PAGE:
Nicholson’s edition, at least, makes it very clear that Rumi was firmly rooted in both Sufism and Islam. Sufis are the mystics of Islam, and big on love and devotion and God’s immanence. Sometime this looks like pantheism: some Sufis said “I am God”, but this was not a claim to be divine; it was a claim (or dream) to have so defeated the self that nothing was present in them any more but God.

But they take Muhammad’s pre-eminence for granted, and are full of quotations from the Qur’an. Rumi even makes it clear that he’s Sunni rather than Shi’a, and throws a few barbs at the Christians. And the Zoroastrians, for that matter. (He has a dialog where a pious Muslim tears up a foolish Zoroastrian; this might have been a literary trope even in his time, but the old Persian religion was undoubtedly far stronger then than it is today.)

One of the barbs, by the way, was the supposed preference of Christians for hermitage. (Islam arose when hermits were a big thing in the Christian East.) Islam is big on community; it seemed strange and wrong for supposed holy men to go off to live by themselves. Plus, Rumi says, there’s no great worth in avoiding temptation by running away from it. “Hark, do not castrate yourself, do not become a monk: chastity depends on the existence of lust.”

One poem has some interesting comments on asceticism:

The mystic ascends to the Throne in a moment; the ascetic needs a month for one day’s journey. […]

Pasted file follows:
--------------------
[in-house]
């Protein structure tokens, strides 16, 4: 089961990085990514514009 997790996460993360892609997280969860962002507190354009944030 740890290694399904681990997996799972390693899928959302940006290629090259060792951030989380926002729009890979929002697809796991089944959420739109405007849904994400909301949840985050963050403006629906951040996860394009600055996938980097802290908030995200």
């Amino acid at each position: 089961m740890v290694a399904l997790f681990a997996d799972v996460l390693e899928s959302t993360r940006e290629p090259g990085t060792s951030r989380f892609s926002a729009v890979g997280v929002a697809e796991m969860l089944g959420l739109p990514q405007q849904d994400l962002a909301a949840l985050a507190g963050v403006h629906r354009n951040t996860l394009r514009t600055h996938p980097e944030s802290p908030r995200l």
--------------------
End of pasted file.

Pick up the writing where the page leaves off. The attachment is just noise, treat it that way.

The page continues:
Love (maabbat) and ardent love (‘ishq) also, is an attribute of God; Fear is an attribute of the slave to lust and appetite. […]
The timorous ascetic runs on foot; the lovers of God fly more quickly than lightning.
May Divine Favour free thee from this wayfaring! None but the royal falcon hath found the way to the King.

And yet there are also justifications for the tribulation of the world: the Sufi saint accepts mortification and asceticism as the purifying fire of God.  It’s a very old paradox, found in many religions: someone comes along and breaks all the rules, emphasizes that the Path is simple and made of love, and invites even the sinful to walk it. But then that simplicity offends others, who put all the rules back (or invent a new set), because salvation should require overt virtue and work.  (For ease of exposition I talk about this as if it’s a cycle in time requiring opposite personality types, and often it is; but in any mature religion it’s possible to have both tropes coexisting in the same person.)